Gwadabe Lawan; Colonel in the Nigerian army, once Managing Director of National Shipping Line, NSL, and military governor of Niger state, after, Commander of V, National Guards. Gwadabe Lawan was born November 21, 1949, He was arrested in Yola, and was one of the army officers tried for a coup plot and jailed for life during the regime of General Sani Abacha. He was granted state pardon by General Abdulsalami Abubakar‘s regime on March 3, 1999[i].
Gwadabe attended Nigeria Army Primary School, Jos; Nigerian Defence Academy, Kaduna, and Nigerian Army Infantry School, Jaji[ii]. Gwadabe was part of the triumvirate, the original stock of the so-called “IBB Boys”, the others being his friend and compatriot, Col. Abdul Mumuni, the reticent one who castigates him for pettiness, and Colonel Abubakar Umar[iii]. Gwadabe was one of the few men in the army enjoyed the best of life, training and privilege, known for his peculiar swagger, and handsomeness. He was rewarded for his role in the coup with appointment as the Managing Director of the NSL. Later he did a stint as the governor of Niger State, between 1987 and 1991. He survived the sweep on General Ibrahim Babangida closest allies, called IBB Boys in the early days of the Abacha Administration, to even become the Principal Staff Officer (PSO) to new Head of State, Gen. Sani Abacha[iv].
Contrary to widely held notion that Col. Lawan Gwadabe was the leader of the coup, a television documentary that was the highlight of Nigerian politics of the year suggested Fadile who holds a Ph.D. in Law was the prime mover in the plot. According to Fadile’s discredited story, Col. Sambo Dasuki, son of Sultan Ibrahim Dasuki asked him to recruit Gwadabe to their plans. Gwadabe, in his testimony at the Brigadier-General Patrick Azizi Tribunal, admitted being part of the plot[v]. According to Col. Gabriel Ajayi who was one of those implicated by General Ishaya Bamayi in the phantom coup of 1995, the essence of the coup conspiracy was to knock down NADECO (National Democratic Coalition). Once the coup allegation was thrown up, the nation became divided and distracted from the issue of June 12 and that lasted for almost a year[vi]. Testimony against Gwadabe by a junior officer who was made to stand as a witness, according to another of the implicated, Col. Jibrin Isa were all cooked up.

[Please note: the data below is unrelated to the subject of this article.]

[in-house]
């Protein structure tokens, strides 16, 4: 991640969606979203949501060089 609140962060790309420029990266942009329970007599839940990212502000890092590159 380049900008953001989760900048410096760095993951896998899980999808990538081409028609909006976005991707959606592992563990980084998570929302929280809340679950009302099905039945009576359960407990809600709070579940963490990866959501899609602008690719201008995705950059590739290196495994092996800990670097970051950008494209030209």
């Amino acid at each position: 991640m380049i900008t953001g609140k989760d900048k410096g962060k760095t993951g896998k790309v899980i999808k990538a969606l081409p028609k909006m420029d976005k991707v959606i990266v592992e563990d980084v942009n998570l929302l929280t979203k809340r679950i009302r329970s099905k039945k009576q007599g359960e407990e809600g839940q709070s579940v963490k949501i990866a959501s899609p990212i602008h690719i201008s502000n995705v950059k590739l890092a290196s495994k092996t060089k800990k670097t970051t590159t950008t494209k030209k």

[i] Insider, November 25, 2002
[ii] The News, November 24, 2003
[iii] TELL August 28, 1995
[iv] ThisDay, October 11, 1995
[v] Majesty, October 10, 1995
[vi] Punch, April 9, 2017